Day 0 (July 14, 2010)
After driving 10 hours from the San Francisco Bay Area, I checked into my hotel and relaxed for a bit before going out for a glass of wine. I ended up at Press a Wine Bar in Dundee with Mark at the tasting bar who, as it turns out, gave us a nice tour of Domaine Drouhin during our last trip. I ordered a flight of three pinot noirs and sought some recommendations from Mark about places we should visit.
Day 1 (July 15, 2010) - With John and Erik
I had made appointments at a couple wineries that we were disappointed to have missed on our last trip. We started at Beaux Freres (owned by Robert Parker, Jr. and his brother-in-law who runs the operation). Because we had the first tasting appointment of the day, some of the wines had been stored in the refrigerator overnight and were slow to open up as they warmed. We tasted four pinots, then headed into the vineyards with Rebecca, our host, with a promise of retasting when we returned. We were able to see vineyards that have been newly planted (phylloxera seems to be an issue in a number of areas we visited) as well as established vineyards while Rebecca explained the winery's winemaking practices. Heading back to the winery we visited the barrel room, then retasted the wines which had returned to an appropriate temperature and were showing better. Beaux Freres is doing a really nice job with Pinot Noir.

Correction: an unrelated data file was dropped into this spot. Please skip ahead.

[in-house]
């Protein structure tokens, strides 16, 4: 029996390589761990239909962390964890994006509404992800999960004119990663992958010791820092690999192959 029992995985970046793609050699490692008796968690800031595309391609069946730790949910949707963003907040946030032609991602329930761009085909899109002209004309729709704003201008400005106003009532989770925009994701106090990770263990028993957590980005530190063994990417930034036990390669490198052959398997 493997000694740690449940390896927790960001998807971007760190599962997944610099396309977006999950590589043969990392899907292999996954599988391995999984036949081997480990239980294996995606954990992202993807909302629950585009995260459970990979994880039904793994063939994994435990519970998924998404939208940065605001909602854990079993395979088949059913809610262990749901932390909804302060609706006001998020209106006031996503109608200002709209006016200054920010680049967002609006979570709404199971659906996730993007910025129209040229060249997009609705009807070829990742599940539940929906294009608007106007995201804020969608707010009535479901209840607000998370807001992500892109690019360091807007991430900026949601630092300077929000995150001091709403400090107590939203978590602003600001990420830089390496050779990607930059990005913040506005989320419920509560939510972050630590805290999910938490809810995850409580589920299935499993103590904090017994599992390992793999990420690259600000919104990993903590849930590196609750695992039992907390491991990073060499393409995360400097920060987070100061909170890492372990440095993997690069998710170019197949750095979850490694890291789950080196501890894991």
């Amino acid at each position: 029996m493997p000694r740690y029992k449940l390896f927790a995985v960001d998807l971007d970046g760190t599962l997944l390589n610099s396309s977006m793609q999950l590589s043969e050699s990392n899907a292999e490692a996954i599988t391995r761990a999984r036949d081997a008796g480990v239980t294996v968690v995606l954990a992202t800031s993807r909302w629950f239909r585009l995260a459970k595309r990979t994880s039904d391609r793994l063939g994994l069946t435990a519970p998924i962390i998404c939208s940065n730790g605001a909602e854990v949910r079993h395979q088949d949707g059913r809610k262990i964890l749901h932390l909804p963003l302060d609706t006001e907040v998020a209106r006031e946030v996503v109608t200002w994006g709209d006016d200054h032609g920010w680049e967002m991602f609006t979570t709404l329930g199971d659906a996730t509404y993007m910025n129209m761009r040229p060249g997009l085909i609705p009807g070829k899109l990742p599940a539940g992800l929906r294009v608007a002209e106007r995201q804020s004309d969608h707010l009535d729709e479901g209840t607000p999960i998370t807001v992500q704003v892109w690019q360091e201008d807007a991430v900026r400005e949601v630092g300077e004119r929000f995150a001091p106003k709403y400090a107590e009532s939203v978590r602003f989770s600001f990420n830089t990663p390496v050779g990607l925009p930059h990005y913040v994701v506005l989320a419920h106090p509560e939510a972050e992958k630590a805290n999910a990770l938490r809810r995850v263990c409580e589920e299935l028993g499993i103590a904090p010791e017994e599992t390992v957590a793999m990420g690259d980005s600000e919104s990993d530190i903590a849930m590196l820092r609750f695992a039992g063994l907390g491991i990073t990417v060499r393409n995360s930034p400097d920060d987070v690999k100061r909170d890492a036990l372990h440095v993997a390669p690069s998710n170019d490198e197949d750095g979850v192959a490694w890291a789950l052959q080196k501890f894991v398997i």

Our next appointment was at Brick House, which was the first Oregon Pinot Noir I ever tasted, about 10 years ago. Alan was a great host and he was tasting a 2007 and 2008 chardonnay which were quite different in style, as well as two pinots, both delicious. We were then treated to a barrel sample of 2009 gamay noir (Beaujolais) which was delicious and which I intend to purchase upon release.
Just up the hill from Brick House was Trisaetum, owned by an artist whose art is on display in the tasting room. The winery is fairly new and rather opulent, doubling, as I mentioned, as an art gallery. Our primary reason for visiting Trisaetum was to try their Riesling, which was good, not great, and their pinots were not particularly to our liking.
After leaving Don, we stopped at Penner-Ash, the antithesis to Vidon. The tasting room is opulent and pretentious and the wines were unremarkable (though some have received good ratings from the press) and pricey. It was getting late and we may not have been at our peak, but this is a winery I will not need to revisit.
|A view from Anderson Winery|